# Combinatorics: Product Rules.

I couldn't find a way to figure this out, though it is a somewhat basic question that came up when studying the stationary phase expansion of an integral. The abstract version is the following:

I have the homogeneous polynomial function $$f(X) = \sum_{u_1, \dots u_n = 1}^n X_{u_1} \cdots X_{u_n}$$ where $n$ is even, and the differential operator $$L = \sum_{j=1}^n \lambda_j \frac{\partial^2}{\partial X_j^2},$$ where $\lambda_j$ are some nonzero numbers.

Problem: Calculate $L^{n/2} f(X)$. Obviously, this is constant and of the form $$L^{n/2} f(X) = C(n) \sum_{u_1, \dots u_{n/2}=1}^{n/2} \lambda_{u_1} \cdots \lambda_{u_{n/2}},$$ for some number $C(n)$. But what is $C(n)$?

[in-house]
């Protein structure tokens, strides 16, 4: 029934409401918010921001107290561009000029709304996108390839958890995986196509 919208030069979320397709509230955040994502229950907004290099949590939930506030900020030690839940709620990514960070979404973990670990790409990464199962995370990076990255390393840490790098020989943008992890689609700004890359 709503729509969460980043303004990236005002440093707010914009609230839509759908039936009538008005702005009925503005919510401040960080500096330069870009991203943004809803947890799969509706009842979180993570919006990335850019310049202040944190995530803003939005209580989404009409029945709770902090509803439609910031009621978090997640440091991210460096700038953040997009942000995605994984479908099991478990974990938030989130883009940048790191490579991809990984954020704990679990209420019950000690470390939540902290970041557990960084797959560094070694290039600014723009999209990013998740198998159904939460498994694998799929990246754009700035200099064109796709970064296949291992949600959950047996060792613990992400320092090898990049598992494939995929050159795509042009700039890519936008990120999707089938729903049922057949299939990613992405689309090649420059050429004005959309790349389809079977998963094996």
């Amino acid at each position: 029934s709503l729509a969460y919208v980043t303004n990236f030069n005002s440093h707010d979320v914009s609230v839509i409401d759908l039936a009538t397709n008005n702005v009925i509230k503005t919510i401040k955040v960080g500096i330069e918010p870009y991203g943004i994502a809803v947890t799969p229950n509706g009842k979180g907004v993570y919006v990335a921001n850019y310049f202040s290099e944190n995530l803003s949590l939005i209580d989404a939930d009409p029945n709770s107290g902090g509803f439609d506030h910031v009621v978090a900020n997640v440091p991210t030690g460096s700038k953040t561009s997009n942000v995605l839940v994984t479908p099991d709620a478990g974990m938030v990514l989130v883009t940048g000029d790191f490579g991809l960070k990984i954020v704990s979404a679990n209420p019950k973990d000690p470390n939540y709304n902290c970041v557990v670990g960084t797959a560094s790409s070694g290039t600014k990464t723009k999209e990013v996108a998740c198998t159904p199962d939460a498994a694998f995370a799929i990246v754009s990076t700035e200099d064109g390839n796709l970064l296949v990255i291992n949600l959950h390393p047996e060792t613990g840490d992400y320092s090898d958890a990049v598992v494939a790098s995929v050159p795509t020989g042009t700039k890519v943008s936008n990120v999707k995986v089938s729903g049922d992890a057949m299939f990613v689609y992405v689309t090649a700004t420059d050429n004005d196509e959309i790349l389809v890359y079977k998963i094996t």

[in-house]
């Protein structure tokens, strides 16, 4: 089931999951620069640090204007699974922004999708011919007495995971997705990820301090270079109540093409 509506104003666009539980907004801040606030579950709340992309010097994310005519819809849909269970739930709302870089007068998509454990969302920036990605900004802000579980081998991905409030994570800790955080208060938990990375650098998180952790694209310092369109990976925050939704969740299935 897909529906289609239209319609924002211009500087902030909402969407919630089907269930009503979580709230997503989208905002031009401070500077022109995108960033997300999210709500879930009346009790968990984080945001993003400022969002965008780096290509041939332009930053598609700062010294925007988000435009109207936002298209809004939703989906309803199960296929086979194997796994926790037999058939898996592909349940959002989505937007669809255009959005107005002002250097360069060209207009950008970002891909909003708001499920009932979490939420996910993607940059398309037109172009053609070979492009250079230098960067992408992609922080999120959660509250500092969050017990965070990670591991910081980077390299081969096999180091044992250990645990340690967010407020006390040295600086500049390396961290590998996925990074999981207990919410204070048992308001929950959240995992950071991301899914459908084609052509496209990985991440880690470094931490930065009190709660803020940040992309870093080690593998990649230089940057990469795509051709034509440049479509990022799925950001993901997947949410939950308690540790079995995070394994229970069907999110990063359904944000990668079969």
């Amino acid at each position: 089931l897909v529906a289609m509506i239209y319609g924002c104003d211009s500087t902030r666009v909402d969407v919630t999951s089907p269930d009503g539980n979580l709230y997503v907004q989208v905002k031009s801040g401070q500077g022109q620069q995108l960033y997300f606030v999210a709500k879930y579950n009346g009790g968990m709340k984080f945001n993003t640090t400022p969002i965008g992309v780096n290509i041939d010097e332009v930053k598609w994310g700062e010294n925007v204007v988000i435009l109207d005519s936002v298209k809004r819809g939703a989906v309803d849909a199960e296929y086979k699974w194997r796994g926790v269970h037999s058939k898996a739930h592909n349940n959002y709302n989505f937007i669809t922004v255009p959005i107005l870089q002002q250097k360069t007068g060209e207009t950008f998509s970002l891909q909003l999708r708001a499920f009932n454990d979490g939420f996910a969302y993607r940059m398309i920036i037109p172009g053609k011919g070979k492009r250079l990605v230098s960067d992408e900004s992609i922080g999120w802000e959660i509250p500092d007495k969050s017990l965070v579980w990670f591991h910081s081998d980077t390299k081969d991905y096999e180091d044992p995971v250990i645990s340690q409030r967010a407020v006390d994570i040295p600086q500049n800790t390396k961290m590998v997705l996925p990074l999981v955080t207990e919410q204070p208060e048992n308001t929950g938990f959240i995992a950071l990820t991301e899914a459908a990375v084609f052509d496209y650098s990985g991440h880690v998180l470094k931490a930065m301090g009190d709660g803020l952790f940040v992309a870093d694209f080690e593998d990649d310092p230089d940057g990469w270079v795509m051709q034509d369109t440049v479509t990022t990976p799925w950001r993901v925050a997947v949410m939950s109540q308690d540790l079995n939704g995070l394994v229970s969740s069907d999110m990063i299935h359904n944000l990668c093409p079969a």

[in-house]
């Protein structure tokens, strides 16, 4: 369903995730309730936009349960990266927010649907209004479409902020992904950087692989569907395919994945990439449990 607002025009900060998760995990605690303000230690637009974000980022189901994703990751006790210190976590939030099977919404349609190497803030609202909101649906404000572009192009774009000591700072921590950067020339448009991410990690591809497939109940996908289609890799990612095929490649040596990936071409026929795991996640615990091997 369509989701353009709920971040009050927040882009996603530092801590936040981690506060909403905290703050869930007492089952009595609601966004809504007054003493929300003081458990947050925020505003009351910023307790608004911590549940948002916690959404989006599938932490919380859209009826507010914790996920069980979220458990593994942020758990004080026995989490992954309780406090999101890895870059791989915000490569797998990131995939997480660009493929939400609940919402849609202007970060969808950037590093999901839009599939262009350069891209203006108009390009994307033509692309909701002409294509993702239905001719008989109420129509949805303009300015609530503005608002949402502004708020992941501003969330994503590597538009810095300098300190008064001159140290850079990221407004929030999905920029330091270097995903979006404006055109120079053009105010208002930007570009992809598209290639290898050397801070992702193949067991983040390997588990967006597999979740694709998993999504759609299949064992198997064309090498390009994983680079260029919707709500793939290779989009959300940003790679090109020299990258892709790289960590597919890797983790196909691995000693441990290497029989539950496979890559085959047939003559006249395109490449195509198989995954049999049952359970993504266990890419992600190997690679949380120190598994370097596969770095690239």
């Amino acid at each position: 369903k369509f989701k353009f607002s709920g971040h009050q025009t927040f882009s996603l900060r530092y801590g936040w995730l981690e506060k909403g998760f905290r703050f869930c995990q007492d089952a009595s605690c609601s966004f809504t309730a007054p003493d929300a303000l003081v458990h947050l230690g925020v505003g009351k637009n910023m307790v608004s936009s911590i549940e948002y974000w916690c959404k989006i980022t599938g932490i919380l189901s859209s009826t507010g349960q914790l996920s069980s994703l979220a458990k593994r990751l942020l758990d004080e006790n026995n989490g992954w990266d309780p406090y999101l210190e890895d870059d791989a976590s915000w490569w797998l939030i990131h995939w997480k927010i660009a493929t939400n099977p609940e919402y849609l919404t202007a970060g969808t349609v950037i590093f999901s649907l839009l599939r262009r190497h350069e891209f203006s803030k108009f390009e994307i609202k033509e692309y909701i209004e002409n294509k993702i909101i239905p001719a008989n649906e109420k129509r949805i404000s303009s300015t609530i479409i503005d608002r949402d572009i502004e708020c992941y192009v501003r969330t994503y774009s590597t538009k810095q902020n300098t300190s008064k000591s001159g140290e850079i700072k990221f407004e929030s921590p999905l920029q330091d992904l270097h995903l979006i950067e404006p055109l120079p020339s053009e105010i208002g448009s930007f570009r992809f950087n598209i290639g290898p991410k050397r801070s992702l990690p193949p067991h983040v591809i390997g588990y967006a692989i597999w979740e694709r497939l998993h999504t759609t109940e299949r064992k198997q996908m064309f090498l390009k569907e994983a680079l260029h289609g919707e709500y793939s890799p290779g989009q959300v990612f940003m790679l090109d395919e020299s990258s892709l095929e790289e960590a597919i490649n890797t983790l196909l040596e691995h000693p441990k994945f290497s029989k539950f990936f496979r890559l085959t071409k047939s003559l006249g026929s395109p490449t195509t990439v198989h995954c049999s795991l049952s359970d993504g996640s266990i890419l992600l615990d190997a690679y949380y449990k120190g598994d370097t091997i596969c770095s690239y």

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This is weird. You don't want to invert the $\lambda_j$, do you? –  darij grinberg Dec 8 '12 at 18:50

It seems to me that in either your expression for $L$ or for $L^{n/2}f(X)$, you need to replace $\lambda_j$ with $1/\lambda_j$. (I see this has been corrected, so my previous sentence is irrelevant.) In any event, since $f(X)=(X_1+\cdots+X_n)^n$ it is clear that $C(n)=n!$.